More on the database bill....Four major library groups have sent an open letter opposing the bill to James Sensenbrenner (R-WI), Chairman of the House Committee on the Judiciary, and Billy Tauzin (R-LA), Chairman of the House Committee on Energy and Commerce. In addition to specific objections to the bill, the open letter contains this paragraph: "Finally, as described in the enclosed article and editorial from the Washington Post and the New York Times, the scientific and research communities are moving in a very new and exciting direction to spur the advancement of knowledge. The new approach, 'open access,' encourages and supports the greater sharing of data and information across and between disciplines to promote the advancement of science and innovation. Many in the scientific community are embracing this new dissemination model for several reasons: restrictive licensing terms and conditions, the high cost of journals, and the opportunity to better realize the benefits of the information technologies utilized in support of research. Thus the approach taken in the draft database bill is strikingly at odds with how the research and education communities are increasingly engaging in scientific and research discovery."
The September 8 issue of Open Access Now is now online. This issue features a news story about Oxford University Press' experiments with open access, an article by BMC Technical Director Matthew Cockerill on Data Mining Open Access Research, and a short profile of the Budapest Open Access Initiative. Starting with this issue, readers can sign up to receive tables of contents by email. Look for the sign-up box at the bottom of the left column.
The September 9 issue of Biz Ink profiles some companies using Oracle's new grid computing technology. One is BioMed Central. "BioMed Central is using Oracle Database 10g to make it easier for scientists to manage the publishing process. BioMed Central is also using Oracle Database 10g to offer its customers -- 300-plus institutions, such as Harvard University, National Institutes of Health (NIH), World Health Organization (WHO), Memorial Sloan-Kettering Cancer Center, Columbia University and the University of California -- low publication costs combined with open access to the research once it has been published. The end result is a hundred-fold reduction in 'cost-per-article-access' compared to conventional publishing."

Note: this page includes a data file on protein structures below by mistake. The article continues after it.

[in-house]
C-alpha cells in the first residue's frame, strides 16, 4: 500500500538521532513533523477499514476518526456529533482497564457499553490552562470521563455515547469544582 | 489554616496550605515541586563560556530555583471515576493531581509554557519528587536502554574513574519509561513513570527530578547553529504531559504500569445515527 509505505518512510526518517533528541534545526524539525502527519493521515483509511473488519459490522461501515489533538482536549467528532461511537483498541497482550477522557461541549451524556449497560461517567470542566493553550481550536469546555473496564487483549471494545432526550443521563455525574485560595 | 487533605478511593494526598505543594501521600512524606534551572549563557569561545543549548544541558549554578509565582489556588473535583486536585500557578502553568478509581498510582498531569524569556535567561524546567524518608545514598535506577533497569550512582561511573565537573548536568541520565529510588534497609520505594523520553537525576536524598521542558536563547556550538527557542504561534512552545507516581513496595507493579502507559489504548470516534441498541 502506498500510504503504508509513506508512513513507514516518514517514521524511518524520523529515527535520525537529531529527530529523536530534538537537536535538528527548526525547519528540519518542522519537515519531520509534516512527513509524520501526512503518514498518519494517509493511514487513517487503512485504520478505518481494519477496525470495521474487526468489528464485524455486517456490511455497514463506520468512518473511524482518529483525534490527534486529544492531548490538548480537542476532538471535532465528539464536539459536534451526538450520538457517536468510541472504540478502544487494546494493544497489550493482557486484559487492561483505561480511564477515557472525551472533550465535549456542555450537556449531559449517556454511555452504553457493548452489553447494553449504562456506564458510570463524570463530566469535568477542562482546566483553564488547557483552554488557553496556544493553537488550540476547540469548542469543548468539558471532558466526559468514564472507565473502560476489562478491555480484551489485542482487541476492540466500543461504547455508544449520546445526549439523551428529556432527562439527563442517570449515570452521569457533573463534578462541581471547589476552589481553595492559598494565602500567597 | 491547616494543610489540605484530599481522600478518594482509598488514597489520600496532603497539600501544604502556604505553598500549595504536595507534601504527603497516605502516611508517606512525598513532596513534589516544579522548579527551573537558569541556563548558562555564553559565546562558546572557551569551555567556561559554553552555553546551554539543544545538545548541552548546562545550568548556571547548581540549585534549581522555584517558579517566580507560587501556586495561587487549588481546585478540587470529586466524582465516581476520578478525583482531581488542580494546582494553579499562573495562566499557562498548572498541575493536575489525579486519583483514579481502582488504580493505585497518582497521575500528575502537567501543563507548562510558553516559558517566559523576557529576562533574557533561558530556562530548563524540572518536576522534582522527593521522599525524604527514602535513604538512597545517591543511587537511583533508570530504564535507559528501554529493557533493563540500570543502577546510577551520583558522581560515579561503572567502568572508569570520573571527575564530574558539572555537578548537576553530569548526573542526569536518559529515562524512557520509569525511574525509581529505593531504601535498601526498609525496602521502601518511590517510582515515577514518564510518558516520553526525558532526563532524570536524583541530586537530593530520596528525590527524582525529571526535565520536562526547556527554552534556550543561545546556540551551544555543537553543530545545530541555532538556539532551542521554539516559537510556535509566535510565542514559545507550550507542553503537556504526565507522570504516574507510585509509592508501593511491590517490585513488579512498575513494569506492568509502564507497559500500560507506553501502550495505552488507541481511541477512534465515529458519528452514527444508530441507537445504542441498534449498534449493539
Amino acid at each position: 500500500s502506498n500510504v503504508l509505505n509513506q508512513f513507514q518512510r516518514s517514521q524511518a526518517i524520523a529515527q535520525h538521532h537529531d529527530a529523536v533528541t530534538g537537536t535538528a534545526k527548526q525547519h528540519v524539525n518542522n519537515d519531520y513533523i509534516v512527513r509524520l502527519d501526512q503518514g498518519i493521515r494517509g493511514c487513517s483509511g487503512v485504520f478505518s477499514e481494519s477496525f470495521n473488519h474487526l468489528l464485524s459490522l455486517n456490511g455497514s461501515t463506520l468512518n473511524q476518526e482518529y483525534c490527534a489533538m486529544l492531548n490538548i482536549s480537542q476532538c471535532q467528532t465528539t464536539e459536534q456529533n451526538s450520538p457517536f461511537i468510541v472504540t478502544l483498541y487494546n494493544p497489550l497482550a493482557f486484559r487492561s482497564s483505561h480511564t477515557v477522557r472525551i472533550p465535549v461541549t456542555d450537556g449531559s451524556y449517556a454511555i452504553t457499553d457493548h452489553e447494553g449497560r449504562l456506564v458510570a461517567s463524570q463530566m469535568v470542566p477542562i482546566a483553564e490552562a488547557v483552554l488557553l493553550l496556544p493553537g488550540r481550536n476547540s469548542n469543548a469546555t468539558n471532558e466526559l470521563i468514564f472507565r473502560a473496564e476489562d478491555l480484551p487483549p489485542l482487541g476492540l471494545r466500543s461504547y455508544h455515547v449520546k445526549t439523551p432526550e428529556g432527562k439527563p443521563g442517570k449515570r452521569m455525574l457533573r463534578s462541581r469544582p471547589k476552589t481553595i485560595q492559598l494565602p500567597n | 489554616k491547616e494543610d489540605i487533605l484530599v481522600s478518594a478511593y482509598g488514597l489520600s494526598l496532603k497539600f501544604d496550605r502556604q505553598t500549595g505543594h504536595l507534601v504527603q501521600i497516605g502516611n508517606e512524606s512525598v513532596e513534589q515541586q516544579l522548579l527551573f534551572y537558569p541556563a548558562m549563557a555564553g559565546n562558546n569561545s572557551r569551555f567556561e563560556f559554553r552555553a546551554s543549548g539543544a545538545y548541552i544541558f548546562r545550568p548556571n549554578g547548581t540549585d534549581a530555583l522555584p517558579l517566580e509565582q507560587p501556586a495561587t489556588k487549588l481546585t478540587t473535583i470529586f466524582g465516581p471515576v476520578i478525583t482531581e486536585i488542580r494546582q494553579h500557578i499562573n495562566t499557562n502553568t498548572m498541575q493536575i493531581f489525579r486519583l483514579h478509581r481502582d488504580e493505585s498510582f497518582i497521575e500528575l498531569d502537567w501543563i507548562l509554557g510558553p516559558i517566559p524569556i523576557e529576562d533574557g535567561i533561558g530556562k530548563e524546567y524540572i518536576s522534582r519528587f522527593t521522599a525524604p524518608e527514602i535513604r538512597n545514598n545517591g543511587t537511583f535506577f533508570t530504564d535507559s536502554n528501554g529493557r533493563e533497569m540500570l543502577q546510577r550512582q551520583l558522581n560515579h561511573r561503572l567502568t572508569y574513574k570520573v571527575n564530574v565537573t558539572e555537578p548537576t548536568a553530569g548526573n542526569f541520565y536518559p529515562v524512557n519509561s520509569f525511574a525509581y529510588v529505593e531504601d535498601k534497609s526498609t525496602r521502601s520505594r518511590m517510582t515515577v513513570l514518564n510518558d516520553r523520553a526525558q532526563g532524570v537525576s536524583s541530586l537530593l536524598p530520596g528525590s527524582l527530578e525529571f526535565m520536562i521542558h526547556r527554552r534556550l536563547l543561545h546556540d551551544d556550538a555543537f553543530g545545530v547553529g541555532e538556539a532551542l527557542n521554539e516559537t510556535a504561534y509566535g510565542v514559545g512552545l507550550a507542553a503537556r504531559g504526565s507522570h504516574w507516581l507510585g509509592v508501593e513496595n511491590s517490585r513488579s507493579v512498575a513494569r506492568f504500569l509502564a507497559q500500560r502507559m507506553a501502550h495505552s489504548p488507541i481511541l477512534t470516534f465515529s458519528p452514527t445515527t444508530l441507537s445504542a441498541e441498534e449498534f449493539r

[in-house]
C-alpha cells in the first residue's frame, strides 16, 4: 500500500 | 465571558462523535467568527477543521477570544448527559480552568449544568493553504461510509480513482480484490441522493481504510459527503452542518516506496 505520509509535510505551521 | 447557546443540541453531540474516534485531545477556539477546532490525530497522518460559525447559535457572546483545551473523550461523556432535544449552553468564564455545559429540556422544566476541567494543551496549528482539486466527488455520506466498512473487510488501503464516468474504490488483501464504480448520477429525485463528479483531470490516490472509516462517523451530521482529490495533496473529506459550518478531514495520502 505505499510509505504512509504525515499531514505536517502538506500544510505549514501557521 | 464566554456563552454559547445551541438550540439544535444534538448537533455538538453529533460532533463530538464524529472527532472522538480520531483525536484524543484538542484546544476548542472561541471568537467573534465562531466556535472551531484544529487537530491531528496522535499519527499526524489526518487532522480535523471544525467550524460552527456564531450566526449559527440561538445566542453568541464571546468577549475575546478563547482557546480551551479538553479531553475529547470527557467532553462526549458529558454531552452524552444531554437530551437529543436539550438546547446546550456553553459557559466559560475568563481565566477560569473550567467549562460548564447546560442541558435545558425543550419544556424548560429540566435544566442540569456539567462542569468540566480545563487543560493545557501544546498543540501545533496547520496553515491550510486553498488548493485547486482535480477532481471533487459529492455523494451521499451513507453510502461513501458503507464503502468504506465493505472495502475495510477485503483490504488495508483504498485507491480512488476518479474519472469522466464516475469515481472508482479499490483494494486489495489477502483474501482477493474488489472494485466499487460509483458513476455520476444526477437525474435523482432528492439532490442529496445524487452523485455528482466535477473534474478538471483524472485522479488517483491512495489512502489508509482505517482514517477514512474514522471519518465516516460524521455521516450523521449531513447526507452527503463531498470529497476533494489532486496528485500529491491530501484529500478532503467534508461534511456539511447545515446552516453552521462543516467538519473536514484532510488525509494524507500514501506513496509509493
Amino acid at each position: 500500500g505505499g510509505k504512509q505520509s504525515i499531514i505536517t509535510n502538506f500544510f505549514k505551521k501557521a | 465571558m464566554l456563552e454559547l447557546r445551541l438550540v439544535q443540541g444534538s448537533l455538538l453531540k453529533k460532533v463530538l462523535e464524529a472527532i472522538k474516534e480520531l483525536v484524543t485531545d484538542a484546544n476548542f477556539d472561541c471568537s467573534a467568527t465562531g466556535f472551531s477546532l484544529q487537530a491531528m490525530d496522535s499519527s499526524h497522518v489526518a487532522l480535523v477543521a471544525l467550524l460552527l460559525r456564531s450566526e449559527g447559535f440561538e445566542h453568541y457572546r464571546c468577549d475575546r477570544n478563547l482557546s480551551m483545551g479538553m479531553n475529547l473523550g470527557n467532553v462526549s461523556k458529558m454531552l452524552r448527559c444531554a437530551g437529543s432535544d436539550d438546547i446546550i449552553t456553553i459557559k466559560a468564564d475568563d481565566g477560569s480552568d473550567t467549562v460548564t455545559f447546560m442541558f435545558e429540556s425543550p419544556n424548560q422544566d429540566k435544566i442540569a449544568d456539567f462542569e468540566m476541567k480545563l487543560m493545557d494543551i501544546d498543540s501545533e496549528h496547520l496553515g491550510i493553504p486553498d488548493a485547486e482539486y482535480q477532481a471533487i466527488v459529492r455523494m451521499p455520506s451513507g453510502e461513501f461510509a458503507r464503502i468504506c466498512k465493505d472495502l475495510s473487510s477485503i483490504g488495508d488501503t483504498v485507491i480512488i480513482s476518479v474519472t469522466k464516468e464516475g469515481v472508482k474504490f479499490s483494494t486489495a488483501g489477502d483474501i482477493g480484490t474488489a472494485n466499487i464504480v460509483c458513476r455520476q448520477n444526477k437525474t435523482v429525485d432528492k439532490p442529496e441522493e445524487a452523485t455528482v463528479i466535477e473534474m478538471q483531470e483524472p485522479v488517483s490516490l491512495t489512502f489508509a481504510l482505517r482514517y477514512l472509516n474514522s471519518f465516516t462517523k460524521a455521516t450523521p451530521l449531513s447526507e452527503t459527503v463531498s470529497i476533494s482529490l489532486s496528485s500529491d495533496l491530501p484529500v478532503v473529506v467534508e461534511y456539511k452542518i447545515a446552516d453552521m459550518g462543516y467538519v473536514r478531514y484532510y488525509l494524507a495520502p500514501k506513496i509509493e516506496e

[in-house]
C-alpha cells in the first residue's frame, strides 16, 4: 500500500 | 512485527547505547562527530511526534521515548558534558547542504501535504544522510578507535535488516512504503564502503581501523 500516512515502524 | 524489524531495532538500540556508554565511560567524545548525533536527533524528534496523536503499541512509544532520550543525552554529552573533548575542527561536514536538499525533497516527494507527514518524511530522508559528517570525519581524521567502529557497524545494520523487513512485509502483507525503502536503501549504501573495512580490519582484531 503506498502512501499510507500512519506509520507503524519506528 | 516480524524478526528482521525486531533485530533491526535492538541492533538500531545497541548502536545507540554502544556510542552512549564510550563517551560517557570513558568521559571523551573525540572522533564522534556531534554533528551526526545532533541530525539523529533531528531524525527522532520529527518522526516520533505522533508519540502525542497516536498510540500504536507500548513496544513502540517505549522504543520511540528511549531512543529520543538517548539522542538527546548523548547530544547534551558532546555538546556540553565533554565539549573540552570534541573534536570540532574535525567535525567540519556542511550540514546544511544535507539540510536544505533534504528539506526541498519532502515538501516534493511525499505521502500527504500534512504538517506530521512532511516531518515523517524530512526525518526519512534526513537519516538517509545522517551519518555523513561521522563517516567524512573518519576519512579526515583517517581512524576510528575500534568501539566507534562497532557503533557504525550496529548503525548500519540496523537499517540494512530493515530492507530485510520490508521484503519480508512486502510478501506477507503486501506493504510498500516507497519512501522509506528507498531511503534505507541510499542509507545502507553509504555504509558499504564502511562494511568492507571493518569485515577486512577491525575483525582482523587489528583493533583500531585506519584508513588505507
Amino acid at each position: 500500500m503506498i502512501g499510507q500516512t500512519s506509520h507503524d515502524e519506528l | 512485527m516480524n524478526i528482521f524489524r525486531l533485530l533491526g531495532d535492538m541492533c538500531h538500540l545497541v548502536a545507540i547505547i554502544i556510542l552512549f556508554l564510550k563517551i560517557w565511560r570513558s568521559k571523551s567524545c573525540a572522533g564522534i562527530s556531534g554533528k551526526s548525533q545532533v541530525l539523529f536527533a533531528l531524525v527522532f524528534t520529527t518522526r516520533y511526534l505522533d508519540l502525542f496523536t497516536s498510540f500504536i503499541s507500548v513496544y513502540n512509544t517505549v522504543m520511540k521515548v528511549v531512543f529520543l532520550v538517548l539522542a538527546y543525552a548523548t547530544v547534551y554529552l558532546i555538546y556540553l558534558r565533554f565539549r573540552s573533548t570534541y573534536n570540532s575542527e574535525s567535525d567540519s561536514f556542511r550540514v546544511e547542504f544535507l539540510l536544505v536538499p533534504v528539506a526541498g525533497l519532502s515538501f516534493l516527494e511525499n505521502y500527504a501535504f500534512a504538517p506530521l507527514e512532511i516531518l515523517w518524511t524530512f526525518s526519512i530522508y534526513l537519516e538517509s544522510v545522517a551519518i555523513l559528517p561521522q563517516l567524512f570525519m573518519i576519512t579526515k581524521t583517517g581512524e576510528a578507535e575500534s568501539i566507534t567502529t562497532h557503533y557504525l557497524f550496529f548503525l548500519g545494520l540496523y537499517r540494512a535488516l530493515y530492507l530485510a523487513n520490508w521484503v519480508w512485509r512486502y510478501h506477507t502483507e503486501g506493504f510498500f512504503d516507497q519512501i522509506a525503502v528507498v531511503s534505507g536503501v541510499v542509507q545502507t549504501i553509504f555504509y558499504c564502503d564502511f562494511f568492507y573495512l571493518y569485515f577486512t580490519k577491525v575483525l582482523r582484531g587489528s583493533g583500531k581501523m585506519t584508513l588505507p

More on the WIPO meeting....The EFF has taken up the cause and created an online form to let users send a letter to James Rogan, Director of the USPTO, and his boss, Secretary of Commerce Donald Evans, asking them to withdraw US opposition and support the meeting. Please consider making your voice heard through the EFF site.
A Dutch court has ruled that it is lawful to link to copyrighted content online without the copyright holder's consent. The Church of Scientology was the losing plaintiff. (PS: This is one of those completely obvious decisions that is only important because it could, in fact, have gone the other way.)
Andrea Foster reports in the September 12 Chronicle of Higher Education that Questia is laying off workers, closing offices, and cancelling its marketing campaign. (The article is only accessible to subscribers.) Questia is a priced online digital library whose business model was to sell expensive subscriptions ($19.95 per month) to high school and college students. It's still in business but much less successful than its founder hoped. (PS: Open access provides the convenience of free online access, and we believe this is as good as it gets. But if you ever wondered whether the runner-up --for students-- was highly priced online access or free access through a school library, the Questia experience suggests the latter.)
On August 23 the Public Knowledge Project released version 1.1.5 of Open Journal Systems, its open-source software for journal management. This upgrade lets editors choose among different management models and gives them more control over the Research Support Tool, which accompanies each published article. For more details, see the web site or press release.